Grand Canyon University Reviews of Bachelor's in Special Education

  • 13 Reviews
  • Phoenix (AZ)
  • Annual Tuition: $17,050
83% of 13 students said this degree improved their career prospects
54% of 13 students said they would recommend this program to others
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Reviews - Bachelor's in Special Education

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  • Reviewed: 11/26/2013
  • Degree: Special Education
  • Graduation Year:
"I love the classes and I think most of the teachers come from a good place but like any other place it only takes one to spoil it for everyone. I have had to retake classes because the teacher and I did not see eye to eye so they would give your two point under a passing grade and you must retake the whole class to get a new teacher and get a A in the class. They play with your money they tell you that you owe or that it is their mistake but because you are the students you will have to pay. They take your money and try to talk fast and get you to act fast so that you will loose track of your money. I WILL NEVER EVER RETURN TO THIS SCHOOL FOR ANY PURPOSE. Lastly, they are not a Christian University no no no they need to stop they are a money making school that cares about their staff the ones that they no not let go and make them say they are moving up in the company JOKES."
Jason Robinson
  • Reviewed: 6/19/2013
  • Degree: Special Education
  • Graduation Year: 2014
"This review is based solely on my experience as a fully online student majoring in Elementary and Special Education. You should know right away that many of the teacher education courses require 15-20 practicum hours to be completed in an actual school setting. You will not be completing all of your course work online. My first two GCU classes were what I call “Welcome to College” and “Welcome to Online Courses” courses. They were extremely easy and redundant, especially since I had taken so many online courses before. You take one course at a time at 7 weeks a pop with GCU online, so that added 4 months to my completion time and $3600 to my debt load. I accepted this all things considered. I imagine there are people out there who are not tech savvy and/or have never taken a college course before that might benefit more from these courses. Anyway, after those first two mostly unnecessary courses, I took Critical Thinking. That course taught me a lot, and I have enjoyed every course since. I have taken them seriously and prepared for every assignment as if my life depended on it, since I am investing too much in this to take it less than very seriously. I have had classmates who are obviously phoning it in, and I have had serious students such as myself, and everything in between. Many of my instructors keep office hours at the Phoenix, AZ campus and were just a phone call away. Those same instructors would call me periodically and check on me or to follow up on a question I had posted in the course’s discussion forum. They have all been engaging and effective at the very least. Financial aid has been seamless for the most part, and I initially had some issues with eligibility that required an FA officer who loves a challenge. Needless to say she got the job done. There have been a handful of times where my FA adviser did not respond to my emails and/or voicemails right away, but she took care of the situations which prompted me to call or email in the first place and eventually got back to me to follow up. I get the impression that she is spread thin, and I totally get that since I am at my job, too. I received an $800 institutional scholarship after completing my third GCU course. I also received a smaller one for starting a class during the Christmas break. I transferred in all of my credits from three previous colleges. I am nearing the end of a dual major program, B.S. Elementary and Special Education. So far, so good, but if my experience changes I will definitely update this review accordingly. In terms of GCU’s credibility, I was offered a teaching position for when I complete my program by a principal who never heard of GCU. My point is that there a million private universities throughout this country that nobody’s heard of. If you deliver the goods in your interactions with people, particularly people in positions of granting opportunity, your best asset will always be yourself. Likewise, your worst asset can be yourself. Anybody that has a preexisting bias against for-profit schools or online degree programs is not somebody whose opinion or approval I am going to seek. I have spent 25 years working with and for the products of the traditional, not-for-profit university system, and I have seen the good, the bad, and the ugly, the brilliant and the absolutely useless. Remember that you are the sum total of all of your experiences, educational and otherwise, and the name of the college printed on your diploma and transcripts alone does not have the ability, more often than not, to sell you. That is your job. This concludes my sermon for the day."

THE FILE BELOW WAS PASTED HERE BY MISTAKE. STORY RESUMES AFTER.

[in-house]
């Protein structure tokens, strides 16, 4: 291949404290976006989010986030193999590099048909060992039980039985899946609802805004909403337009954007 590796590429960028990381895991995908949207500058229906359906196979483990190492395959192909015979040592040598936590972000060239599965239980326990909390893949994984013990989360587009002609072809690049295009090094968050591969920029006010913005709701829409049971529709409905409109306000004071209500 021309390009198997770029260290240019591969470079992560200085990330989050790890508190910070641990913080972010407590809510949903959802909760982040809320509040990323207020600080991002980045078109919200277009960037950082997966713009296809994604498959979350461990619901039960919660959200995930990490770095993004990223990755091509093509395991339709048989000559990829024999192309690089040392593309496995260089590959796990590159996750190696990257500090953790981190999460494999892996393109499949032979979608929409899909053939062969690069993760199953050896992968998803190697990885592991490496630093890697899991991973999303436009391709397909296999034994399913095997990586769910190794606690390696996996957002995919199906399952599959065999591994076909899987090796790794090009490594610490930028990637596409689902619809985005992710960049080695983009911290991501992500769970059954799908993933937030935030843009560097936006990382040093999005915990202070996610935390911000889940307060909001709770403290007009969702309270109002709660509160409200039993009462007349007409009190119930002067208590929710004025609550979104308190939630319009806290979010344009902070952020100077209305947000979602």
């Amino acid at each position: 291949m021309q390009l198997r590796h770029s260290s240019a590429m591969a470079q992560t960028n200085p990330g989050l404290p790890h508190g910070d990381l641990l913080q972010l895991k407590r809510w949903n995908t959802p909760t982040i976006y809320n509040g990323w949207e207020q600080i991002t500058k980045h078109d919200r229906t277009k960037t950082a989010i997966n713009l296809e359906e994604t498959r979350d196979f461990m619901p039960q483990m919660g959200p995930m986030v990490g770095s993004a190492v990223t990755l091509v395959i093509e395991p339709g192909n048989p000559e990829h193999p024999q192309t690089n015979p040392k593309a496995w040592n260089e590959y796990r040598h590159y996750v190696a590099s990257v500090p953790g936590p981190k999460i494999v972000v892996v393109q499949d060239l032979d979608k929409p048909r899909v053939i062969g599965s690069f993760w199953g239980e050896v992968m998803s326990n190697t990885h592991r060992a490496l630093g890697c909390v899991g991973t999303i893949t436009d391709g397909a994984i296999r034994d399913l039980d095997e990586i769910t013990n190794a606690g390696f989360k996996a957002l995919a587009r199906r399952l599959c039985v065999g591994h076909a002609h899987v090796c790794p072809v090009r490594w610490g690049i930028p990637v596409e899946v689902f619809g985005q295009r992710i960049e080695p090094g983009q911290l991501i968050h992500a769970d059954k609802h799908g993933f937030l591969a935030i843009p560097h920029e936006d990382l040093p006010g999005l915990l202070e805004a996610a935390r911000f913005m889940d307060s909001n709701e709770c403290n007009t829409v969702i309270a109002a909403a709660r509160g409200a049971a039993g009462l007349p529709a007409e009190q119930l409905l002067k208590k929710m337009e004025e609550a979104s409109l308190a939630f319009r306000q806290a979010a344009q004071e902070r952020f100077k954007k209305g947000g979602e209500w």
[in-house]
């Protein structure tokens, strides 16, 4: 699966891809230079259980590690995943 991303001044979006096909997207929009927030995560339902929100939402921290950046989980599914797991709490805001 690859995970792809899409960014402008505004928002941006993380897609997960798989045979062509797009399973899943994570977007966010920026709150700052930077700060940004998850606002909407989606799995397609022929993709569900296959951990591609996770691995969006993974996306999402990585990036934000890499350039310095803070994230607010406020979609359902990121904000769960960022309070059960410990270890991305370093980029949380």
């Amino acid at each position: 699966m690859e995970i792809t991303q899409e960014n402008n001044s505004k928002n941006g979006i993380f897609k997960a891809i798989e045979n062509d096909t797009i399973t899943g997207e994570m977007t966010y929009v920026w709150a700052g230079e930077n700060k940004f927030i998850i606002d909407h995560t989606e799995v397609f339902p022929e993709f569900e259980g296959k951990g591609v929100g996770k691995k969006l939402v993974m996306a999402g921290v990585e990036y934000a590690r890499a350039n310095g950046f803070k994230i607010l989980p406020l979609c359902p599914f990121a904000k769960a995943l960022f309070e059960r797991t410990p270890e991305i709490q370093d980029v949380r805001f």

• Reviewed: 4/23/2013
  • Degree: Special Education
  • Graduation Year: 2014
"Grand Canyon University's online education program allows me to work full time and earn my degree at the same time.My online experience has been wonderful!!! The instructor are awesome and the academic advisers are very helpful. I would recommend GCU to all of my friends."